River Road residents blast 'Waukegan sprawl'
The debate over whether or not 155 townhomes will take root near River Road and Route 120 began in earnest Thursday night when the city's planning & zoning commission listened to more than two hours of often-emotional testimony from a capacity crowd.
Join the discussion below, or Read more at Lake County News-Sun.
#1 Jan 12, 2013
This development does not fit the rural nature of the River Rd area.
It's 7 , count 'em, 7 times the average density of current subdivisions of River Rd. It's not 50%, 75% or 100% more dense, it's 700% of the average density which currently exists among River Rd subdivisions.
The developer is asking Waukegan to rezone from single family to multifamily.
From what I can tell, the development also backs up to the Des Plaines River Trail. There isn't another development of this density anywhere near the trail between Providence Village and Independence Grove.
There may also be visual impact (negative) from the trail to the rear of the subdivision.
155 homes in just 22 acres is an extremely high, out of character density for the area.
Starting at the south end of River Rd (137) and working up to the intersection at 120:
River Bend 36 acres 34 homes
Huntington Lakes = 55 Homes
Nickles and Dimes = 62 Homes
( 150 Acres 117 Homes combining the above two subdivisions)
Daybreak Farms = 117 Acres 52 Homes
Daybreak Farms = 0.4 Homes/Acre
River Bend = 0.9 Homes/Acre
Nickles and Dimes & Huntington Lakes = 0.8 Homes/Acre
Proposed subdivision = 7.0 Homes per Acre
If you try to maintain the average density of current subdivisions on River Rd, you would need at least 172 acres in order to fit 155 homes.
If you exclude the above named subdivisions, there are only about 40 other homes along this 3 mile stretch of River Rd.
Traffic: It's already difficult, time consuming and dangerous making a left hand turn from River Rd onto westbound 120.
Schools: The higher density and lower average sale price (compared to other homes on River Rd.) will provide less money per pupil for the school system.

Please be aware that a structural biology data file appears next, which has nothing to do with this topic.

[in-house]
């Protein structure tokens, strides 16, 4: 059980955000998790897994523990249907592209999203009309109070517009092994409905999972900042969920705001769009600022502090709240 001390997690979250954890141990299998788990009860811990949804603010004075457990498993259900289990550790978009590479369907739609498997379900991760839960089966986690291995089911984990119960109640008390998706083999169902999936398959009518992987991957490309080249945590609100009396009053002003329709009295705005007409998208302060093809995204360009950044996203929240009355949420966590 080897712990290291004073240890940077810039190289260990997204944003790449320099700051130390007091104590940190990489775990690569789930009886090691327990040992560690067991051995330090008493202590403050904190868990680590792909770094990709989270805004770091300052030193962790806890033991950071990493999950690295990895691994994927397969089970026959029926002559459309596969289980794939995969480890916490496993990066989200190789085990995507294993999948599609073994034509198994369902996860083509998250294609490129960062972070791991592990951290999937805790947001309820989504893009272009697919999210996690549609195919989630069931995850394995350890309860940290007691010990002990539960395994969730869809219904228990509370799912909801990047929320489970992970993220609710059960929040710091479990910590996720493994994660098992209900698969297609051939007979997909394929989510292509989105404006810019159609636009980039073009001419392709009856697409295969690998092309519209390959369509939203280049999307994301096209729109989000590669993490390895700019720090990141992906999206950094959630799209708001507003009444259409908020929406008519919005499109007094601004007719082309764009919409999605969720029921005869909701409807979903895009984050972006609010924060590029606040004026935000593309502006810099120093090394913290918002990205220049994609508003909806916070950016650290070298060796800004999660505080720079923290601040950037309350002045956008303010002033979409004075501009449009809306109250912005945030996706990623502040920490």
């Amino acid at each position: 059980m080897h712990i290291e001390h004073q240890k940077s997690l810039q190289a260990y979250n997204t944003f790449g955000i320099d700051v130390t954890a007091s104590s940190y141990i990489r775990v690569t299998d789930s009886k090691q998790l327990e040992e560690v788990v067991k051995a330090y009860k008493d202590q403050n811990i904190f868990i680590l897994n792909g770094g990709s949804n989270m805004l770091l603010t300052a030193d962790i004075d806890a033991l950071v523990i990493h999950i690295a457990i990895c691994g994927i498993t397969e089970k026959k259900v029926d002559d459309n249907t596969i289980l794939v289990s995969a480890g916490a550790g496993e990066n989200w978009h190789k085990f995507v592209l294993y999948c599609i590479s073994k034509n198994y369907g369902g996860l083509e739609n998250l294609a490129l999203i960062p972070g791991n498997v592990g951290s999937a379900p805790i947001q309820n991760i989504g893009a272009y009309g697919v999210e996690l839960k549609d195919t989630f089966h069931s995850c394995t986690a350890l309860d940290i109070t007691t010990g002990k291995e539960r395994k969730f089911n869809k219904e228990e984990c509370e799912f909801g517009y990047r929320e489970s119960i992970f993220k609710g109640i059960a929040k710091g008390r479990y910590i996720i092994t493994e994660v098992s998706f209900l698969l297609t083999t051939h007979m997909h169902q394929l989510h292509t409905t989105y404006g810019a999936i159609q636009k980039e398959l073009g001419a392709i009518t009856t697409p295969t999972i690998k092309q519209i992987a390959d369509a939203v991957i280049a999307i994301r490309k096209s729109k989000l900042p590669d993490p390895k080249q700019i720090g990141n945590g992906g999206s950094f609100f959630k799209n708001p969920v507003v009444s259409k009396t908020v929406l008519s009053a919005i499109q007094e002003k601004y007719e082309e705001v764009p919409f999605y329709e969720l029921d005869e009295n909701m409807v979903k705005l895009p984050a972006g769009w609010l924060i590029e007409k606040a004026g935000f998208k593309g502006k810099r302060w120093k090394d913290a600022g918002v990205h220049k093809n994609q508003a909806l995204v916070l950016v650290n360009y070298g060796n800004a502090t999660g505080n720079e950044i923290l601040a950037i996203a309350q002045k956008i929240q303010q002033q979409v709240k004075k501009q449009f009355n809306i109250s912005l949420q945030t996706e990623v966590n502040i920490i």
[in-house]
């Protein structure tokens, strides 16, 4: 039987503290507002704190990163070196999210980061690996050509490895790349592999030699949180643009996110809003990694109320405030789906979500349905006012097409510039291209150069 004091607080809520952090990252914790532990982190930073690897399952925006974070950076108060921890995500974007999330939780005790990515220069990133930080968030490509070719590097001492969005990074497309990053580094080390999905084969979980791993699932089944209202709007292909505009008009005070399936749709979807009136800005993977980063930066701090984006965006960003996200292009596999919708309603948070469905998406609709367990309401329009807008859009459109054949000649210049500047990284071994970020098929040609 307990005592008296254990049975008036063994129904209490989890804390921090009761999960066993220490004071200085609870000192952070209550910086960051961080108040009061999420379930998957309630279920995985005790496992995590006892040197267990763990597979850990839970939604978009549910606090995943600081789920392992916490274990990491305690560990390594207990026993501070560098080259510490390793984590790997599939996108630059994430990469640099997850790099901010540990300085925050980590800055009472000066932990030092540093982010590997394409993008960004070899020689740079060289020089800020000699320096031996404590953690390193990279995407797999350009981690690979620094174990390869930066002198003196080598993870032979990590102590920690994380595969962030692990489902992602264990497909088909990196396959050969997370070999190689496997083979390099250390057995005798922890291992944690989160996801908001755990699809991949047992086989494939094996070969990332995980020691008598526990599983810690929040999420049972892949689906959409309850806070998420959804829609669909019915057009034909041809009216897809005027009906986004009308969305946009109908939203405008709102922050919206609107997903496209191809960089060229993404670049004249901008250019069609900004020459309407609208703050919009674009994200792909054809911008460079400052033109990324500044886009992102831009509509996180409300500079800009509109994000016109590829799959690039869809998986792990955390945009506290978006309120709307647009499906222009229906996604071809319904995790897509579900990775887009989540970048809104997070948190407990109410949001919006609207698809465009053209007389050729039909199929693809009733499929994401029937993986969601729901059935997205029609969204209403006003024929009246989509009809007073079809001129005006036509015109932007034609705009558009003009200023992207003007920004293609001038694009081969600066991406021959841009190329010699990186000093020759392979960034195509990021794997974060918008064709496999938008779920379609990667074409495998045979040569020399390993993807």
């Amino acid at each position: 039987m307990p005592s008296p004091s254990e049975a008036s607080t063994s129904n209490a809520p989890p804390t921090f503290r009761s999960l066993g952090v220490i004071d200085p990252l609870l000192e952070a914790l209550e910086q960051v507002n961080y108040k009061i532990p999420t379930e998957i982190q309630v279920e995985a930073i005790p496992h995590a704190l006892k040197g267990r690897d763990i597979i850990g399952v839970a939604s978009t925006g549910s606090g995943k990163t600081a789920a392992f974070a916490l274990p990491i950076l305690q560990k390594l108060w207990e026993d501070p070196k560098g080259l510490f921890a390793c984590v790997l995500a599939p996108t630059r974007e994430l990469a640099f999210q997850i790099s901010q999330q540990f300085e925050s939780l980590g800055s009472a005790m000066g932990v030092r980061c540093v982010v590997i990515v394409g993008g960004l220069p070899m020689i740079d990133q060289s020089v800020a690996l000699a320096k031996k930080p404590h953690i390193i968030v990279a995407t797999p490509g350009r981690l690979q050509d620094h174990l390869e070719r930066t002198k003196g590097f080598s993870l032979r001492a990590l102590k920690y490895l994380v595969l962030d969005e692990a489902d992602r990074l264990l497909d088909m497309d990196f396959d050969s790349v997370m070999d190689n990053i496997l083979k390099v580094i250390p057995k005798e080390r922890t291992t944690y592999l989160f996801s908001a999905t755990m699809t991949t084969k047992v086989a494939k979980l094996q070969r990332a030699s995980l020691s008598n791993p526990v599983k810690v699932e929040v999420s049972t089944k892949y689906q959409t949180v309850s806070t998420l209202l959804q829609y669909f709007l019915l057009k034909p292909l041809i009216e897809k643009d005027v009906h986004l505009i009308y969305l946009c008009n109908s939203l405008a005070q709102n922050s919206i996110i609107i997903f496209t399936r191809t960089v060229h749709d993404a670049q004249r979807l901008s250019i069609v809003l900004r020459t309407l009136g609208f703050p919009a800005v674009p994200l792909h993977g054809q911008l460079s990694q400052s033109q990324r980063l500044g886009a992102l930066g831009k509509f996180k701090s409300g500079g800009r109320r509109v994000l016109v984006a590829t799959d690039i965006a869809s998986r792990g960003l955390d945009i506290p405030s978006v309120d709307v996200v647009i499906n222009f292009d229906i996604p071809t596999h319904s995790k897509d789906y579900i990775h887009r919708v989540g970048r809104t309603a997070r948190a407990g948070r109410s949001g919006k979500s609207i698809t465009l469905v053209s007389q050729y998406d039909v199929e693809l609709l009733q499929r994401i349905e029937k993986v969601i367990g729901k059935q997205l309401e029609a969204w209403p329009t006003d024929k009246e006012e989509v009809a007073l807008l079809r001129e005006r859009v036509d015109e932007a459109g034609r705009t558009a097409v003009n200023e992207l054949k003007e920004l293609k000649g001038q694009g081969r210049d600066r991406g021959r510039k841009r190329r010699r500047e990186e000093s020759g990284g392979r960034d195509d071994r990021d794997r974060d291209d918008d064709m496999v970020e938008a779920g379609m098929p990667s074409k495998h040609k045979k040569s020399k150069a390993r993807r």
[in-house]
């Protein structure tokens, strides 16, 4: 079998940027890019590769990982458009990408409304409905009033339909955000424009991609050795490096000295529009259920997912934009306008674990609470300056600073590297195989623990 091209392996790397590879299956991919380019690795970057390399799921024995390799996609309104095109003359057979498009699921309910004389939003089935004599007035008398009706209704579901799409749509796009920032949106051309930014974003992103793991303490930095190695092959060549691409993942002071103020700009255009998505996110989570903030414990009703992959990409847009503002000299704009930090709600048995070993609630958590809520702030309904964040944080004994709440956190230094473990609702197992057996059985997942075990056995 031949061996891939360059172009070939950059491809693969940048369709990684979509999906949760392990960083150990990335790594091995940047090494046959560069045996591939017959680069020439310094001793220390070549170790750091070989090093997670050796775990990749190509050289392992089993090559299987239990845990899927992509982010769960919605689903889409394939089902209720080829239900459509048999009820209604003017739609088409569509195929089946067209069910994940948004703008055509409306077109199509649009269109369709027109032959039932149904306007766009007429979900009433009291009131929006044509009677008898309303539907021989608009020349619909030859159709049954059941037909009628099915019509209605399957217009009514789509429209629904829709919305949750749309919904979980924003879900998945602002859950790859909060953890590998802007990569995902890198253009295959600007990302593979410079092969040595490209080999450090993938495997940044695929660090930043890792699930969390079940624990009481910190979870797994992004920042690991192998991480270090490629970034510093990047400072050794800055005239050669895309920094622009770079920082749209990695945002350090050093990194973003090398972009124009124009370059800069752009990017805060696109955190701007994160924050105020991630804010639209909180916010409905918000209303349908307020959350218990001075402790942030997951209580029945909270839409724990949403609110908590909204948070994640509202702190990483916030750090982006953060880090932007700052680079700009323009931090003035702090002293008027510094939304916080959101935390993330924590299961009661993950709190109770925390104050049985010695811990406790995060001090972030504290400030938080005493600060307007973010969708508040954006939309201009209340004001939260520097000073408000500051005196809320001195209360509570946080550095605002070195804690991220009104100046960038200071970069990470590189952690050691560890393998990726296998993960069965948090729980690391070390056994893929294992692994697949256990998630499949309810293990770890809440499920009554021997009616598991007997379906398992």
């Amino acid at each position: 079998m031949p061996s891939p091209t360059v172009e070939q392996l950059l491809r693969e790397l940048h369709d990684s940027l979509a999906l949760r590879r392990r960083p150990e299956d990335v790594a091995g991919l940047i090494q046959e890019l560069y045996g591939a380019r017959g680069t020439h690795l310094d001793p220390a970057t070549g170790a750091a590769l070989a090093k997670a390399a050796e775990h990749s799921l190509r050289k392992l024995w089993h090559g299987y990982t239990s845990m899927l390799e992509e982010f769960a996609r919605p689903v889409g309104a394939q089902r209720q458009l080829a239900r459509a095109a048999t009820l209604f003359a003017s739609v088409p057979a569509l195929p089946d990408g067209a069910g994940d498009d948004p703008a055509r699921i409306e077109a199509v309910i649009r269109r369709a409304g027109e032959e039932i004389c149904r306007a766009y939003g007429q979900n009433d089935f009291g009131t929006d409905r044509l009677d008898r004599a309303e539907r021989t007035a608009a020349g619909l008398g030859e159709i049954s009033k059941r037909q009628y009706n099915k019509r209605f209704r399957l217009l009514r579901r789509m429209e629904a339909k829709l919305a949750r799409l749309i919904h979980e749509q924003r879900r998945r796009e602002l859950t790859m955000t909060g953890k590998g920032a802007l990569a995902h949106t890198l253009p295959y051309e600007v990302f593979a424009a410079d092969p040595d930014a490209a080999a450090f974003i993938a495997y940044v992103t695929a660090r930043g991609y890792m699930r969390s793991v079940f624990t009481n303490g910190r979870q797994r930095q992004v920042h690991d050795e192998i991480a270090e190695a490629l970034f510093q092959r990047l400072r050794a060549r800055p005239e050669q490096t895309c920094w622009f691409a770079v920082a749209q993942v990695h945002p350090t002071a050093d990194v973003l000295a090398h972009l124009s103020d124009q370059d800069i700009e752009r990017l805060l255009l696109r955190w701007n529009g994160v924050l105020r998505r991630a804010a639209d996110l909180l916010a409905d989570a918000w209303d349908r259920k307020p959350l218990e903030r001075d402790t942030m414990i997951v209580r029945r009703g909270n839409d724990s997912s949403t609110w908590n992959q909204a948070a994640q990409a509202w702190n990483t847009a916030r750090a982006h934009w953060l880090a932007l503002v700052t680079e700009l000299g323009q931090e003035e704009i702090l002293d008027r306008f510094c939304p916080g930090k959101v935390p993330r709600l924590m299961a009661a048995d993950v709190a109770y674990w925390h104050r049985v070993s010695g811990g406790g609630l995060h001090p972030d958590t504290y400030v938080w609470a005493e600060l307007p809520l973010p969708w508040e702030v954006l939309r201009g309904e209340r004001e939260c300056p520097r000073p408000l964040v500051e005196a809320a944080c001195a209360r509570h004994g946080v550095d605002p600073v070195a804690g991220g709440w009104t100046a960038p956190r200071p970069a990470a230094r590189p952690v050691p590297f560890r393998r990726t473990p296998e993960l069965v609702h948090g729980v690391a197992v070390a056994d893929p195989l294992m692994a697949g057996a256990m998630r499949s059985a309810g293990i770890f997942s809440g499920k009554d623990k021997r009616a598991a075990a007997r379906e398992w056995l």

This is a lose-lose deal for everyone but the land owner and developer. It's all about the money. If you put 20 homes on 22 acres at $450,000 to $600,000 your total gross might be about $10.5 million. If you can shoehorn 155 homes into 22 acres, at an average $275,000 your total gross is $42.6 million.
The reason this is before the Waukegan zoning board is the approximately $32 million dollars additional revenue (not profit, I understand that) from the project.
The problem here is that if this project goes through, everyone else covers the costs for additional students in the schools, additional road modifications to 120 and/or 137, and the reduced home values of the property owners on River Rd. There may also be a lessening of the rural "tranquility" of the river trail area. Yes, I know it passes under major roads, but every little incursion lessens the experience/advantages of the forest preserve system.
We have zoning laws in place to protect us from exactly what this land owner and developer are trying to do. They are the poster child for the necessity of zoning laws.
Homes and acreage were determined using Google Maps Satellite view and the built in "ruler" located in the lower left hand corner of every map.
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